Related: What is a CV? Curriculum vitae definition and examples

When is it appropriate to include references on your CV?

While including a list of references isn't an absolute requirement unless specified otherwise by the employer, it can help to improve your standing as a probable candidate. It can also boost the credibility of your expertise and qualifications as well.

Here are a few reasons when it's appropriate to add references to a CV:

The hiring manager or employer requests them

It's very important that you include a reference list in your CV if the employer, recruiter or hiring manager asks you to do so. For instance, an employer may request a reference list for leadership positions, highly technical roles (like an IT technician) and jobs where professional references may be necessary. These references help to provide additional information about your work ethic, such as for human resources positions or managerial roles.

Related: 8 additional information application examples (With tips)

The job description calls for you to provide them

If the job description provides explicit instructions to send your CV and references, it's essential that you include them. In this scenario, create a list of references with short details about each individual's relationship with you. It's generally common practise to add these details at the end of your CV. However, depending on the layout of your CV, you might place them on the left side of the document. The job description might also ask that you provide a specific amount of references. If you don't have enough professional references, you may include supplementary references like a mentor.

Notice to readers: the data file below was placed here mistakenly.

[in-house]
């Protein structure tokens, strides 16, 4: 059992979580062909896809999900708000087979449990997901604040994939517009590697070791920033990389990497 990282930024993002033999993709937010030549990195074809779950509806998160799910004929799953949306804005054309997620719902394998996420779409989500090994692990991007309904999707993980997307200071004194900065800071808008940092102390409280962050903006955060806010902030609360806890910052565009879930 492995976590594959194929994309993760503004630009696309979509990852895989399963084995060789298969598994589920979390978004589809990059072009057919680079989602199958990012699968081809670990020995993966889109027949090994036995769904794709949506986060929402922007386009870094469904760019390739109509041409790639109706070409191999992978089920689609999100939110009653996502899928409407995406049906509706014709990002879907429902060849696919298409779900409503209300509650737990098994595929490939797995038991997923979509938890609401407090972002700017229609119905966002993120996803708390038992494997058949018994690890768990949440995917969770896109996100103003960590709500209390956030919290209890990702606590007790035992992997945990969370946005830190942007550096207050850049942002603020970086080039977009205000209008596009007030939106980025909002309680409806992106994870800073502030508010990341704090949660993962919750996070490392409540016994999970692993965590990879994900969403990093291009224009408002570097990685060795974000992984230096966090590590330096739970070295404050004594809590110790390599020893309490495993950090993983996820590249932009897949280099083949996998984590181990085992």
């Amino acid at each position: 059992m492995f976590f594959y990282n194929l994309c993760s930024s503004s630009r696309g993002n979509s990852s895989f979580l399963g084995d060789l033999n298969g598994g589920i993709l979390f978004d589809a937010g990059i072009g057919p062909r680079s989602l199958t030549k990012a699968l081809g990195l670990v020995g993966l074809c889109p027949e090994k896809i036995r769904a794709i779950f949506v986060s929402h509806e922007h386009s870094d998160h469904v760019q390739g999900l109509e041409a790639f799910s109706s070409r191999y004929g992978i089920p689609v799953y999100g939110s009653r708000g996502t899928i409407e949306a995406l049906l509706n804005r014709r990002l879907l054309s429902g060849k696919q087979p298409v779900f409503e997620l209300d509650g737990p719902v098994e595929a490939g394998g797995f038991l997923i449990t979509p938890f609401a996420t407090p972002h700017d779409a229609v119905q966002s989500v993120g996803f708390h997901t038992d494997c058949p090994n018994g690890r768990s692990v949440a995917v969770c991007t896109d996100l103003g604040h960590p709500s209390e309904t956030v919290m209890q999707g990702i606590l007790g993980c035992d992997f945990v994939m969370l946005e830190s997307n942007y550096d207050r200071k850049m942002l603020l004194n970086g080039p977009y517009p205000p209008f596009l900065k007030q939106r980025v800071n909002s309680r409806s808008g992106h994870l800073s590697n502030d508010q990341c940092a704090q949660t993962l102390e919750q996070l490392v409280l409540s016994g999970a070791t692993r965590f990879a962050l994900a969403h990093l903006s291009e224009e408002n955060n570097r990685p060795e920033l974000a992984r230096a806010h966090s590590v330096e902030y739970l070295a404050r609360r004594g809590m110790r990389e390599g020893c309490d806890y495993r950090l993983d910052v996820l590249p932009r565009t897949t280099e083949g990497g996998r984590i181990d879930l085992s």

If your references have given you special accolades

If you received recognition for a job well done, such as a promotion at work or a superior assignment grade in college, this can be the perfect opportunity to use the professional who gave you the award as a reference. You can also include professional references for situations like participating in a research project with an instructor or supervisor, co-authoring a publication with a colleague or achieving another recognisable accomplishment that you want to highlight in your job application.

Including professionals who are familiar with your accomplishments and worked closely with you can give an employer additional information regarding any accolades you listed in other sections of your CV. This can impress them and increase your chances of receiving an interview.